For instance, in 2001, a team of Chinese scientists wrote: "all Y-chromosome samples from China, with no exception, were originally derived from a lineage of African origin. Hence, we conclude that even a very minor contribution of in situ hominid origin in China cannot be supported by the Y-chromosome evidence." [2] (http://www.kiz.ac.cn/compgenegroup1/papers/Chinese%20Science%20Bullitin.pdf) In a related publication, scientists in Asia, the US, and the UK examined the Y-chromosomes of more than 12,000 people from across Asia and found no traces of any ancient non-African influence. [3] (http://hpgl.stanford.edu/publications/Science_2001_v292_p1151.pdf) One of the co-authors of the second study, multiregionalist opponent R. Spencer Wells, is quoted as saying "This really puts the nail in the coffin of multiregionalism". [4] (http://web.archive.org/web/20021202001638/news.bbc.co.uk/1/hi/sci/tech/1323485.stm) 2001 is a common year starting on Monday of the Gregorian calendar. ... The Great Wall of China, stretching over 6,700 km, was erected beginning in the 3rd century BC to guard the north from raids by men on horses. ... World map showing location of Africa A satellite composite image of Africa Africa is the worlds second-largest continent in both area and population, after Asia. ... World map showing location of Asia A satellite composite image of Asia Asia is the central and eastern part of the continent of Eurasia, defined by subtracting the European peninsula from Eurasia. ... The United States of America — also referred to as the United States, the U.S.A., the U.S., America, the States, or (archaically) Columbia—is a federal republic of 50 states located primarily in central North America (with the exception of two states: Alaska and Hawaii). ... The United Kingdom of Great Britain and Northern Ireland is a country in western Europe, and member of the Commonwealth of Nations, the G8, the European Union, and NATO. Usually known simply as the United Kingdom, the UK, or (inaccurately) as Great Britain or Britain, the UK has four constituent...


Nevertheless, proponents of multiregionalism such as Wolpoff believe the molecular data can not only be reconciled with the multiregional origin hypothesis but in fact in some cases supports it. For instance, studies on past population bottlenecks that can be inferred from molecular data have led them to conclude that the single-origin hypothesis is untenable. One of the co-authors of a 1999 study, proponent John Hawks, is quoted as saying that the single-origin theory "can be put to rest". [5]  (http://www.umich.edu/~urecord/9900/Jan17_00/12.htm) A population bottleneck (or genetic bottleneck) is an evolutionary event in which a significant percentage of a population or species is killed or otherwise prevented from reproducing, and the population is reduced by 50% or more, often by several orders of magnitude. ...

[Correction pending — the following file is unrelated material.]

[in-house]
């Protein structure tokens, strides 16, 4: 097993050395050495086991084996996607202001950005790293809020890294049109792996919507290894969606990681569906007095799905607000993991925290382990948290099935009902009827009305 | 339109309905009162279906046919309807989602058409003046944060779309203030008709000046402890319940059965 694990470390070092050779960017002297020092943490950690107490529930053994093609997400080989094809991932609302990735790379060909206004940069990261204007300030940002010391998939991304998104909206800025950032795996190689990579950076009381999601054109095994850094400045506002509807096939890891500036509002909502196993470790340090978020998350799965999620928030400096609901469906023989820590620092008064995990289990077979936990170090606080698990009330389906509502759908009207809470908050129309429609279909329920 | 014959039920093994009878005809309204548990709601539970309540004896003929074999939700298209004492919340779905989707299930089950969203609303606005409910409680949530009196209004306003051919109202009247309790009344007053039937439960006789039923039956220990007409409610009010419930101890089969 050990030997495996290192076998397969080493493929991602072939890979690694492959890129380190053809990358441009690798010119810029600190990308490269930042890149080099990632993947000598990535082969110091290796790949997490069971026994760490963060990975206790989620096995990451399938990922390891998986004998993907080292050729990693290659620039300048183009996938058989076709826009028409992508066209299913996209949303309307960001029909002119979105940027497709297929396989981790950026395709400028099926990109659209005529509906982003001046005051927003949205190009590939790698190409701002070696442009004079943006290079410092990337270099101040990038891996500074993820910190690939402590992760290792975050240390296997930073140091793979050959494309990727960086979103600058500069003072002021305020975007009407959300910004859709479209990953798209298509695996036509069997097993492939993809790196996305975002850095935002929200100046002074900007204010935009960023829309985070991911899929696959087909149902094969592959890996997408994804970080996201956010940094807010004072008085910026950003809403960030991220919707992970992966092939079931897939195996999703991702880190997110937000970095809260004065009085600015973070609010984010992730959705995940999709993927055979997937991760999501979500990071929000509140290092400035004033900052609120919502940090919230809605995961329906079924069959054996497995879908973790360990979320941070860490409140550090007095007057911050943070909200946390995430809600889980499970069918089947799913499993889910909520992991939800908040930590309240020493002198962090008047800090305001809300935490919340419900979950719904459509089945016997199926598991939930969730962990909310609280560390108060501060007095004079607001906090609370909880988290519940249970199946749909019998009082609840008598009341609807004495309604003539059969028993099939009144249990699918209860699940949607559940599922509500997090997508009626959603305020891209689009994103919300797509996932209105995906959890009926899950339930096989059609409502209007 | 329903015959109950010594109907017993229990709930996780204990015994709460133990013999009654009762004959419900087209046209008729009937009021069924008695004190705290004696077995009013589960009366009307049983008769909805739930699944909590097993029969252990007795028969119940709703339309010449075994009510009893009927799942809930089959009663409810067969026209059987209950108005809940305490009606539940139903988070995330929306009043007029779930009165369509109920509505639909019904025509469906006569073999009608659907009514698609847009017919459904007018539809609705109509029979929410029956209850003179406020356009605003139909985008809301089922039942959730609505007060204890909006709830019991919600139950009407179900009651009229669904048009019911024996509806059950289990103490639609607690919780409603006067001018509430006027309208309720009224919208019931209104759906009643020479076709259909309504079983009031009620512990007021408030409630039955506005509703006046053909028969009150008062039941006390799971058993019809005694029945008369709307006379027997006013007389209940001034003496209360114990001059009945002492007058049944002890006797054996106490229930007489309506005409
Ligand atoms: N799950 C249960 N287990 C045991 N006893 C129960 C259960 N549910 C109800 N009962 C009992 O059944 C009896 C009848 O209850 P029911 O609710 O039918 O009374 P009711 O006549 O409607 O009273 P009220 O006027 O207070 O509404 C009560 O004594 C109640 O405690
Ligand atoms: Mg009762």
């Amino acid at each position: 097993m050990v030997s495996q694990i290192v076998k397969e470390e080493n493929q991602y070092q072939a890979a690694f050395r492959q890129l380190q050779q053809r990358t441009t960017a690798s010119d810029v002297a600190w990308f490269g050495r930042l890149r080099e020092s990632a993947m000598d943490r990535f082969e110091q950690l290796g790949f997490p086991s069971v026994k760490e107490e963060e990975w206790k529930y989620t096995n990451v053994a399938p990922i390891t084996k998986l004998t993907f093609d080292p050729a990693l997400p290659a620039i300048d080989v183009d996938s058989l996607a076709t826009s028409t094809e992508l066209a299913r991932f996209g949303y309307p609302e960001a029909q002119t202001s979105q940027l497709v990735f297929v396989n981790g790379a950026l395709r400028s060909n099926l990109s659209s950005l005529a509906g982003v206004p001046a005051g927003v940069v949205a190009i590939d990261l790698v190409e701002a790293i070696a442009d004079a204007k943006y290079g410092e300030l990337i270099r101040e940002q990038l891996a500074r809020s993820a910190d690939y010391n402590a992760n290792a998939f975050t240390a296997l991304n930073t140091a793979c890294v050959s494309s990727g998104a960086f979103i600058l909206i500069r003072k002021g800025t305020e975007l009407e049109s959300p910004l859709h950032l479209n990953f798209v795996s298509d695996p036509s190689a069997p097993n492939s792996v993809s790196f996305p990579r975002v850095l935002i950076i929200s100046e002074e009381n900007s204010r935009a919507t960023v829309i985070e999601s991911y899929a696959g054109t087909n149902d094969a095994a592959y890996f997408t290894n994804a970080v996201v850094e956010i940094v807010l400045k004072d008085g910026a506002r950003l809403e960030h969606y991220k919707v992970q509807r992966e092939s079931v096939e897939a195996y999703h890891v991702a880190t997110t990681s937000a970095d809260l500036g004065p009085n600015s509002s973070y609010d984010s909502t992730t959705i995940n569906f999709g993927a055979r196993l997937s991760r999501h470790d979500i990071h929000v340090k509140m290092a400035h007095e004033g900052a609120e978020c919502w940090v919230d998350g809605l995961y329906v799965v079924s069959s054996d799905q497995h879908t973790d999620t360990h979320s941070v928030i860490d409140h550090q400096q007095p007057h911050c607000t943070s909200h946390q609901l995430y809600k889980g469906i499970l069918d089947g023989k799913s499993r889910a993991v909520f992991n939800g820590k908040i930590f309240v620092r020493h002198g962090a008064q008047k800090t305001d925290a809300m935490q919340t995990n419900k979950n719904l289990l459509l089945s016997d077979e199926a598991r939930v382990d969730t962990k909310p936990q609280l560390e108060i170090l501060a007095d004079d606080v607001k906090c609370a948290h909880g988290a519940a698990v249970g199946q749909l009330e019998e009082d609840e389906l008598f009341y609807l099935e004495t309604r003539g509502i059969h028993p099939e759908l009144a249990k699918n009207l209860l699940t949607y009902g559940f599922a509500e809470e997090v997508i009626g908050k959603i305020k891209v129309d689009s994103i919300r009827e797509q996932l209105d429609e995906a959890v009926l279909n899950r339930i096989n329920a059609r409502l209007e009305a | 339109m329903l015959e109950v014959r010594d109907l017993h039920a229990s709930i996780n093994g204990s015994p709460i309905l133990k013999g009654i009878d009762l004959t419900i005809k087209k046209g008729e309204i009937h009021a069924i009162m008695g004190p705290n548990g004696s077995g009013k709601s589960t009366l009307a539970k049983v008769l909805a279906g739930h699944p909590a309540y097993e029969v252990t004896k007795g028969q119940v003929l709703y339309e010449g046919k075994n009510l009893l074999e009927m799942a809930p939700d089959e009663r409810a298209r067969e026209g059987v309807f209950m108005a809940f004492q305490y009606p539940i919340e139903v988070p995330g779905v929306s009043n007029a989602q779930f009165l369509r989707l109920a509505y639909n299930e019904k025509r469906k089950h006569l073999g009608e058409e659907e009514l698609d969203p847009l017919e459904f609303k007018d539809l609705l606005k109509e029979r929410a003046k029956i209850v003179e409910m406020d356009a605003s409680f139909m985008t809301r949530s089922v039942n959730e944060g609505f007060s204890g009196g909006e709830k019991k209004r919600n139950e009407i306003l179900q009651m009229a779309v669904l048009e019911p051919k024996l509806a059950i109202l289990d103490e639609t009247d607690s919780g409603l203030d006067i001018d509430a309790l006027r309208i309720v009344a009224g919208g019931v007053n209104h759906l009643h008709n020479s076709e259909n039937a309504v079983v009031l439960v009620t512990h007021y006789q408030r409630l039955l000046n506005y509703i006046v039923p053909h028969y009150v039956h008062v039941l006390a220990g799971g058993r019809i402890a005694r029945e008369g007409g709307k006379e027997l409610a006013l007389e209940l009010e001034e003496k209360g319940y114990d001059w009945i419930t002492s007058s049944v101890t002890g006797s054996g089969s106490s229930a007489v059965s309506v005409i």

See also

Human evolution is a multidisciplinary scientific inquiry which seeks to understand and describe the origin and development of humanity. ... The 19th-century evangelical Protestants who invented the term Cradle of Humanity made generalized but undocumented claims that the term originated in Mesopotamia in the 2nd century, and that it was used by early Arab Christians to refer to a geographic area that falls within a 1,000 mile radius... In human genetics, Y-chromosomal Adam is the male counterpart to mitochondrial Eve: a real or hypothetical single male human ancestor from whom all male Y chromosomes are descended. ... An artists impression of Mitochondrial Eve who probably lived in Africa, about 150,000 years ago. ... Genetics (from the Greek genno γεννώ= give birth) is the science of genes, heredity, and the variation of organisms. ...

External links


  Results from FactBites:
 
Multiregional hypothesis at AllExperts (1324 words)
The multiregional hypothesis for the human species holds that the evolution of humanity throughout the Pleistocene has been within a single widespread human species, Homo sapiens, in response to the normal forces of evolution: selection, mutation, genetic drift, and gene flow.
The multiregional hypothesis was first formulated in the early 1980's by Milford H. Wolpoff and a group of associates as an explanation for apparent similarities of the remains from Homo erectus and Homo sapiens inhabiting the same region.
According to the Multiregional hypothesis, geographic differences between human populations are the results of climatic variation, isolation by distance, and historical accidents (genetic drift).
  More results at FactBites »